It could get restless at home easily.
When I was talking about being home with Jacob, I was all upset at what I was going to miss out on at work and what was going to happen to me and this, that, and the other. My little guy was right here and I wasn’t thinking about what he was going to get. I was thinking about what I was going to lose.
That’s huge right there. That’s why I wanted to bring that in. When you mentioned that you had to stay and have oatmeal with him and you were upset, that’s what that question brought into my mind for me. When they do come home, do they have this idea of, “I need to get back with my peeps?”
They certainly could. There are some mentalities that are go. There are some families that can do 8 or 9 deployments in 20 years and that family is good. That’s how they roll and they do things. It’s how that service member takes advantage of what’s put in front of them.
The other question I had was about COVID. We all went through this, stuck at home together. Moving forward, how do you think we could take advantage of the fact that we had to be together all that time? Many people were going stir crazy and everything, but you have to be around your kids and everything. As parents, how can we continue to have that but know that we can’t be physically together? If you are working from home, kids are back out to school now, but to recapture some of that, how can we intentionally recapture being together in a positive way?
Almost everyone got sick of each other because they were home so much. I don’t call it working from home. I call it living at work because the work is now at your desk. One thing that comes to mind is the commute that was lost. Think about it. You worked X number of hours, but there was drive time. What happened to that drive time? Did it get added to your day and you started earlier? It’s finding those edges and curves of the time that existed and going, “I wouldn’t be doing this. I have a lunch break. I’d be doing this.” What does that mean with your family?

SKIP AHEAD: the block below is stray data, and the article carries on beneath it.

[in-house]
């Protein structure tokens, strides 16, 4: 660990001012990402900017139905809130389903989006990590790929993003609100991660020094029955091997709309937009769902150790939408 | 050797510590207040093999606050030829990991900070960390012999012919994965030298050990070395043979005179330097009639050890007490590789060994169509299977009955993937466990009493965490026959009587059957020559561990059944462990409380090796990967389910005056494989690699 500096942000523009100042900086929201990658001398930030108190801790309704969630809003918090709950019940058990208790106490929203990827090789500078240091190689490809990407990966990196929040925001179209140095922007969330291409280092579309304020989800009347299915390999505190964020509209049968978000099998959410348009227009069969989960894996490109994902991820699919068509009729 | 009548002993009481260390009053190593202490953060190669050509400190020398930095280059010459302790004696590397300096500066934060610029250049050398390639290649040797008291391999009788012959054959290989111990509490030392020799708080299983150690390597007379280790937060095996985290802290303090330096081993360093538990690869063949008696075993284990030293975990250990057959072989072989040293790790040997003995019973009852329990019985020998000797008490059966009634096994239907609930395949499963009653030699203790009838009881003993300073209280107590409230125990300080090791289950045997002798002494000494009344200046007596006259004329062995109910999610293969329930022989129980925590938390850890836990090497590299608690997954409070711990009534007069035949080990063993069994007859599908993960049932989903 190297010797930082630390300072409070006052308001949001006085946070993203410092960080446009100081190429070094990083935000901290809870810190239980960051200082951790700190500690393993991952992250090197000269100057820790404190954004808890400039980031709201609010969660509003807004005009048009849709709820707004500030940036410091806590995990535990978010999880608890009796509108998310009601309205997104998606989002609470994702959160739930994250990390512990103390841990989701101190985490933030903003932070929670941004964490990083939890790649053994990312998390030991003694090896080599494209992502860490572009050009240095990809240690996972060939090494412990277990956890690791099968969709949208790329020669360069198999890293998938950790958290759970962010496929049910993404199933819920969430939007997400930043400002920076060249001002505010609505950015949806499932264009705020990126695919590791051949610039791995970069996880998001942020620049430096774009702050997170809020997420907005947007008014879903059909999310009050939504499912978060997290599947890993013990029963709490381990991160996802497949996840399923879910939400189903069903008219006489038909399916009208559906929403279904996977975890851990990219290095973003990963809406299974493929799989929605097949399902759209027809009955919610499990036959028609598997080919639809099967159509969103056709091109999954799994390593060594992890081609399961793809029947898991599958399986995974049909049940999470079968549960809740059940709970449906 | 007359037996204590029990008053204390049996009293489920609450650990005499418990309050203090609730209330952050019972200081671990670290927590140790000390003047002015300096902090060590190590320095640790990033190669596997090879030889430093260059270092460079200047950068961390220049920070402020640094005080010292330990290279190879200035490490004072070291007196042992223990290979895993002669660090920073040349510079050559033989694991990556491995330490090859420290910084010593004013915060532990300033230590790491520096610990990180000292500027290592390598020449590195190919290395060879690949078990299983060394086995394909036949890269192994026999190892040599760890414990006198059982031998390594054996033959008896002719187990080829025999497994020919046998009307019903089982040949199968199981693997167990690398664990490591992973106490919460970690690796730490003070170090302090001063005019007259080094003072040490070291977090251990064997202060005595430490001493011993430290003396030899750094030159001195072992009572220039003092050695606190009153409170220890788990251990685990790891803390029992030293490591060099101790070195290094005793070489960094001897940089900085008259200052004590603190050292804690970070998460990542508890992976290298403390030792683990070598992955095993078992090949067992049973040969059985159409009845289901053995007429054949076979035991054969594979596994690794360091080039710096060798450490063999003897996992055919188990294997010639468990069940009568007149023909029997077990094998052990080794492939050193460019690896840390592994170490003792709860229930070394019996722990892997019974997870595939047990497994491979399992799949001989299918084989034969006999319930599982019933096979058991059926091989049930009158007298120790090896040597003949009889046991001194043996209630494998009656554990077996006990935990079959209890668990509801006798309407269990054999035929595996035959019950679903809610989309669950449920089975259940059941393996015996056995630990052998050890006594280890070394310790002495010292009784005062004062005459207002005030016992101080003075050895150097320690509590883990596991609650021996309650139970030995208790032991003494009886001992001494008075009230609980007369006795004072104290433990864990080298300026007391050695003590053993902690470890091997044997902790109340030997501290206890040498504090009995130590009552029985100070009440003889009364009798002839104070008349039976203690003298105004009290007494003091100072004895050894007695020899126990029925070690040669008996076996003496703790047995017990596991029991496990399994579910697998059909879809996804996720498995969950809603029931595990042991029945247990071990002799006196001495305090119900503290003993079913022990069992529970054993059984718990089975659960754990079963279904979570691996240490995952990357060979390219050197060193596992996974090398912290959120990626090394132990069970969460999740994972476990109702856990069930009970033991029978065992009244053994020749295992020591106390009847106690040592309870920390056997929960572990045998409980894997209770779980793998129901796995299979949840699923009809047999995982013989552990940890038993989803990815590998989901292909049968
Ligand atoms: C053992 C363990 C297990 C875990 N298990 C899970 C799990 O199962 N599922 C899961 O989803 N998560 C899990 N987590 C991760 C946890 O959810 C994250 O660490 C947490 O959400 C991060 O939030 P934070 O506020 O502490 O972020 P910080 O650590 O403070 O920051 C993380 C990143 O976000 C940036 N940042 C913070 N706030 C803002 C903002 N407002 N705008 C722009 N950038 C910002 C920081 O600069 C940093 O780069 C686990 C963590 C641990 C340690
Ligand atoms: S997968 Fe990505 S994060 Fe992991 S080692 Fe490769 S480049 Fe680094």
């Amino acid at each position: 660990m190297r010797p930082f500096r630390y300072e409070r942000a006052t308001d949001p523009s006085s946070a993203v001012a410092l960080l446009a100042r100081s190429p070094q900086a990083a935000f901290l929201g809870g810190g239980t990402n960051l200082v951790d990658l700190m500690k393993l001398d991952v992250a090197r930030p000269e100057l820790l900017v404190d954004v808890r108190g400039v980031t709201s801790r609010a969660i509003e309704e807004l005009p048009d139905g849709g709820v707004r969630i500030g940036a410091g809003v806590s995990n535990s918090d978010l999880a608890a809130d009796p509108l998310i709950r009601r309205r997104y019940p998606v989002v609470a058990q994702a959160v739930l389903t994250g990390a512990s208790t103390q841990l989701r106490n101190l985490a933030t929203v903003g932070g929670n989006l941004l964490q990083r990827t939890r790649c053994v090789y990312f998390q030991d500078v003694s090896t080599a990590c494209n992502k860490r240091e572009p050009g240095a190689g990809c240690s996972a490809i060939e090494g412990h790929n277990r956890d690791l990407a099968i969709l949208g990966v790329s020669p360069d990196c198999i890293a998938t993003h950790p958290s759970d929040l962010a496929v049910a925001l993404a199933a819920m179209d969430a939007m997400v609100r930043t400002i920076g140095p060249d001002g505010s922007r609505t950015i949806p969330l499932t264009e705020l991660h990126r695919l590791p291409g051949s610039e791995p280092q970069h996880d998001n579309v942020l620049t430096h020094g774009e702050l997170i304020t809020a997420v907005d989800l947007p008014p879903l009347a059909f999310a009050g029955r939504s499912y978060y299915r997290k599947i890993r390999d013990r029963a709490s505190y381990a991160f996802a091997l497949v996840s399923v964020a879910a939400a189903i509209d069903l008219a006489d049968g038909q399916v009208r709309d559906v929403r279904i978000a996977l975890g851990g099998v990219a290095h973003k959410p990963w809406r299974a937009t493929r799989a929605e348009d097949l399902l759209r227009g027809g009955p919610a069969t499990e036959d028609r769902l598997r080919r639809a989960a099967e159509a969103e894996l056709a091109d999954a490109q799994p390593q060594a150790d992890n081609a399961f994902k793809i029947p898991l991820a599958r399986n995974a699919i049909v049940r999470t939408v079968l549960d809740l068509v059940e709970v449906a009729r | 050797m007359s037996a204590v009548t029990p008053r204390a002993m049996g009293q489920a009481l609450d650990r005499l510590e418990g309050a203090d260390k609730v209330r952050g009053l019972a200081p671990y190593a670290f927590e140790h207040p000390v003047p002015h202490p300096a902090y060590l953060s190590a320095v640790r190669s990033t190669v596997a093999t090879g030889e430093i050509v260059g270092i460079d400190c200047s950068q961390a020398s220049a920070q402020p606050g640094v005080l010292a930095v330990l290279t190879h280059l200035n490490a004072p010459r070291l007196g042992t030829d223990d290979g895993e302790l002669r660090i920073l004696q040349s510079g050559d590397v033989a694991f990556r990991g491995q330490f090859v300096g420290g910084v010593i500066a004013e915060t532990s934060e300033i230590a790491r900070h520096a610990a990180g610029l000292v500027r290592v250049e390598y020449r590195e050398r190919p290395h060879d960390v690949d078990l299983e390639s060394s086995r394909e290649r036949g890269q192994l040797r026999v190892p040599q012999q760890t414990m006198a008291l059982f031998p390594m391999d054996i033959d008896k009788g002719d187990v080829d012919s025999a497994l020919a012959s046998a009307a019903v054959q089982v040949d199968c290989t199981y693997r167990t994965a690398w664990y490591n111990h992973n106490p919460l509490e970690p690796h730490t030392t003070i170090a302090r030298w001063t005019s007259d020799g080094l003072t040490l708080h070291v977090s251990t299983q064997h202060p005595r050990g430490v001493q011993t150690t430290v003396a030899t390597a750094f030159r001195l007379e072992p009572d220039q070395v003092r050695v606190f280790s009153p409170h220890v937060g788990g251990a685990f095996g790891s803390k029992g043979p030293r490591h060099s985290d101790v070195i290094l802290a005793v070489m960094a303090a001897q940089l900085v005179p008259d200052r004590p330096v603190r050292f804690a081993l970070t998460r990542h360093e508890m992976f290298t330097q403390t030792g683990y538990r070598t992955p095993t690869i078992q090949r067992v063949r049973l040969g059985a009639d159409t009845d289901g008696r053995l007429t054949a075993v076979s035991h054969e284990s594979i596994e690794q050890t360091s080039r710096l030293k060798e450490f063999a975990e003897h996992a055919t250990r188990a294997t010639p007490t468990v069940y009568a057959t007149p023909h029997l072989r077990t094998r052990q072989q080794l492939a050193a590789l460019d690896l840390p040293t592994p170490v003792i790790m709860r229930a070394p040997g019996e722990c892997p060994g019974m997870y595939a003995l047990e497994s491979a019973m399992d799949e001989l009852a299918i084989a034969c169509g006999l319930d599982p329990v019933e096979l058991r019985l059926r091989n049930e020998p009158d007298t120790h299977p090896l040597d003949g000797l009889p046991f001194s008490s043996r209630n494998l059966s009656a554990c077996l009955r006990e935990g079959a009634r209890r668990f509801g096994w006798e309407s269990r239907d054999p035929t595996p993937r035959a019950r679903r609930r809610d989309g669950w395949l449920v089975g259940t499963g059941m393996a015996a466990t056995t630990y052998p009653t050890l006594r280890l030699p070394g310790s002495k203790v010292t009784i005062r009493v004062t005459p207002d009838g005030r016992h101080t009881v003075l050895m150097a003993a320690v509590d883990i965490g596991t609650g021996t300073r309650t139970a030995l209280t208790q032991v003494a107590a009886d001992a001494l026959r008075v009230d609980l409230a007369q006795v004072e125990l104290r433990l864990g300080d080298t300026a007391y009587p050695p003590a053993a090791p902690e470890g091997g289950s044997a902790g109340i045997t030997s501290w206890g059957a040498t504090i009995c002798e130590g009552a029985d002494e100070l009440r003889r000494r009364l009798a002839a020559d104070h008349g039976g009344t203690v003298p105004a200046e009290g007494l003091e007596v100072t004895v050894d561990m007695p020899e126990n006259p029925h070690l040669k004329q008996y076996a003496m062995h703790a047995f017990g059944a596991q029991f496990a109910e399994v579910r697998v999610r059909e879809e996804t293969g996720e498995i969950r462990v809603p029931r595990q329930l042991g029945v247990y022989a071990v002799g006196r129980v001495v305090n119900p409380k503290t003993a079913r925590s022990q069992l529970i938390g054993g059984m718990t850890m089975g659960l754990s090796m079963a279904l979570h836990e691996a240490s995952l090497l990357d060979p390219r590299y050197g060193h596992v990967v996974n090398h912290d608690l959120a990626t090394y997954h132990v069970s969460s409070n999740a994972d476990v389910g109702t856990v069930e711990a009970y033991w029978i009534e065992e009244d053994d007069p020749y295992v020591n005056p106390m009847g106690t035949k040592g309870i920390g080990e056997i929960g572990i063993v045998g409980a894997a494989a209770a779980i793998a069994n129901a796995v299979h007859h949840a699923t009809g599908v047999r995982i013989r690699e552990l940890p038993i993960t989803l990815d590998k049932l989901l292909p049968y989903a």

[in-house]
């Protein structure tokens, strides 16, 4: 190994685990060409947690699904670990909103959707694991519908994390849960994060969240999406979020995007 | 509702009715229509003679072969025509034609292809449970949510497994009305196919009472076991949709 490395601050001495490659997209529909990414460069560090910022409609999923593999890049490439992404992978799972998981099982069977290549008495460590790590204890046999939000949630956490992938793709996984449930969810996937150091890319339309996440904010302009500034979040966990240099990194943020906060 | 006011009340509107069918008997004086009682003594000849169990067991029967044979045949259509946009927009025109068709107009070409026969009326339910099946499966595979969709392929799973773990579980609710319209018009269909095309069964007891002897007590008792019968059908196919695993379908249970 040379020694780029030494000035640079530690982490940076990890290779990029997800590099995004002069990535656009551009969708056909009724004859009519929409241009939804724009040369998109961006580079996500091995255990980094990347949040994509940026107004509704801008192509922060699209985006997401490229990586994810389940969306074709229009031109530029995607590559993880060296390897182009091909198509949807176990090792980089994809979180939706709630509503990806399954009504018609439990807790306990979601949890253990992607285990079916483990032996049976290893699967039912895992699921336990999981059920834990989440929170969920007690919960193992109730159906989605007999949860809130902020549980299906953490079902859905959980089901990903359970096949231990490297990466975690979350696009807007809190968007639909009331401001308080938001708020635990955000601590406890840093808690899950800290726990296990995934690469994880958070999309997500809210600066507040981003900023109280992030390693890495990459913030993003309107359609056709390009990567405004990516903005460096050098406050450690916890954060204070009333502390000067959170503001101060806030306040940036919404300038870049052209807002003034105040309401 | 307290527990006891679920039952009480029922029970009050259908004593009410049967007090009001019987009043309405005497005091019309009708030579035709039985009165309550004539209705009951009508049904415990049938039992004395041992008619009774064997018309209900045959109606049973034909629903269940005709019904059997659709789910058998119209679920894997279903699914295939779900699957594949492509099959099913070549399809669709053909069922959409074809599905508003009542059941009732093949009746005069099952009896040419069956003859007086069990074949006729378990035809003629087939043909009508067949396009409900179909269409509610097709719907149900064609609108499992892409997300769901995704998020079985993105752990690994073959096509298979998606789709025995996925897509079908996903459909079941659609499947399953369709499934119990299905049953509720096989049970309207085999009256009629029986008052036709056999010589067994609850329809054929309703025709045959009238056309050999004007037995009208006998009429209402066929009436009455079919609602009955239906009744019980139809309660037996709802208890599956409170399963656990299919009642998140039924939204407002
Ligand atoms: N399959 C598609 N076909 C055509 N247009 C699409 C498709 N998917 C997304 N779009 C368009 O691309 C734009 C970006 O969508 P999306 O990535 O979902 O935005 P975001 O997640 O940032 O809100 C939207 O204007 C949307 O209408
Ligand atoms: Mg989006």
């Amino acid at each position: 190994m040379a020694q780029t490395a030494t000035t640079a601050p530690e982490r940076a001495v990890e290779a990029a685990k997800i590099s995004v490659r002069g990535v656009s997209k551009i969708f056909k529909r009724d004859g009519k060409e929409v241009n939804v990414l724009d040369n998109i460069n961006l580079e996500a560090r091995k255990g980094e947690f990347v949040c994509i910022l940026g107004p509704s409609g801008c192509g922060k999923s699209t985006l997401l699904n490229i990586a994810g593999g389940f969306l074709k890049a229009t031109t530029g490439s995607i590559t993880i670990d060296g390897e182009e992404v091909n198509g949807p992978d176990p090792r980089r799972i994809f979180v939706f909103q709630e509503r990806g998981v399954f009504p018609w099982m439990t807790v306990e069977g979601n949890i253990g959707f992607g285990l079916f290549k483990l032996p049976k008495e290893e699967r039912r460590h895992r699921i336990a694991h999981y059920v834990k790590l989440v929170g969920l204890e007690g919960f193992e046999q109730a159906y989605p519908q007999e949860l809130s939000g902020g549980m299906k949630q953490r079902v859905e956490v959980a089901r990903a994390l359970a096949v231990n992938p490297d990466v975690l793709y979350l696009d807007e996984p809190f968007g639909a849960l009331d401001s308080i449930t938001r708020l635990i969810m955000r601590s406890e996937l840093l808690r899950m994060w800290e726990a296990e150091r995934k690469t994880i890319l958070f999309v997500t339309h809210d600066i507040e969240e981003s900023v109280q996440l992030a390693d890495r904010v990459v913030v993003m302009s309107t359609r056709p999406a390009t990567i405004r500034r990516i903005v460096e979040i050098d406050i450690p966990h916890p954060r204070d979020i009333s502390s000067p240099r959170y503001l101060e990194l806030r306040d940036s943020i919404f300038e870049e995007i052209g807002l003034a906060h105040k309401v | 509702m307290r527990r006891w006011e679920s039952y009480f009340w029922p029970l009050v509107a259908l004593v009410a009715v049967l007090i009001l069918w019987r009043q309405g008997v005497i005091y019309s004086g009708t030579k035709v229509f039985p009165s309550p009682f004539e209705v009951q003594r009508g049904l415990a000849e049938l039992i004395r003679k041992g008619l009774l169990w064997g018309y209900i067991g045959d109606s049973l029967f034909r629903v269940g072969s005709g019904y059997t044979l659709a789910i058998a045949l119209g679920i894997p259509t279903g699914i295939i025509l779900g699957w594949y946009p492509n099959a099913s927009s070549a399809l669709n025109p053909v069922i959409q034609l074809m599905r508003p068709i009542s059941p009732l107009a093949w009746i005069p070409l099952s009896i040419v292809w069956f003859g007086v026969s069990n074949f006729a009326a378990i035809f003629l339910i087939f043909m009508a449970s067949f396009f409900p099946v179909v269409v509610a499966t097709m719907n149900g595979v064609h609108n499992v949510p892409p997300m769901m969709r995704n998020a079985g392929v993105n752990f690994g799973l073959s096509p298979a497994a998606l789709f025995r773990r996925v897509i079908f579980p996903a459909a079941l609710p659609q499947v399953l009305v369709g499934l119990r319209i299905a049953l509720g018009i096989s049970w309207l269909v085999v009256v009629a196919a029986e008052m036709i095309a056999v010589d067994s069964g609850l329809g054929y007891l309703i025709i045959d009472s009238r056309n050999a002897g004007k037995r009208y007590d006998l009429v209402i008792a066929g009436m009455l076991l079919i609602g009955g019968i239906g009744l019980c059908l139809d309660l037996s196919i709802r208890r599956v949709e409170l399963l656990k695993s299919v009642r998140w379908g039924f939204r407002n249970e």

It’s putting a schedule out. I know I miss a schedule. I miss routine and order and what is to be known. If you live at work or you work from home, whichever you want to call it, and you do have kids that stay home, which I did, my daughter was at home, we had time scheduled. Daddy’s working right now. When daddy’s done, then we did our thing. Getting deliberate and clear on what our schedule would be with that extra time especially.
That’s great advice. You’ve given sprinkle tips all throughout this interview. I believe that everything that you’re sharing not just builds confidence in someone at home but that will translate because we’re whole people. We bring our whole selves to work. If we can create more harmony, love, giving, and receiving at home where our cup is being filled, then when we go to work, we’re going to work as these whole and filled individuals as well.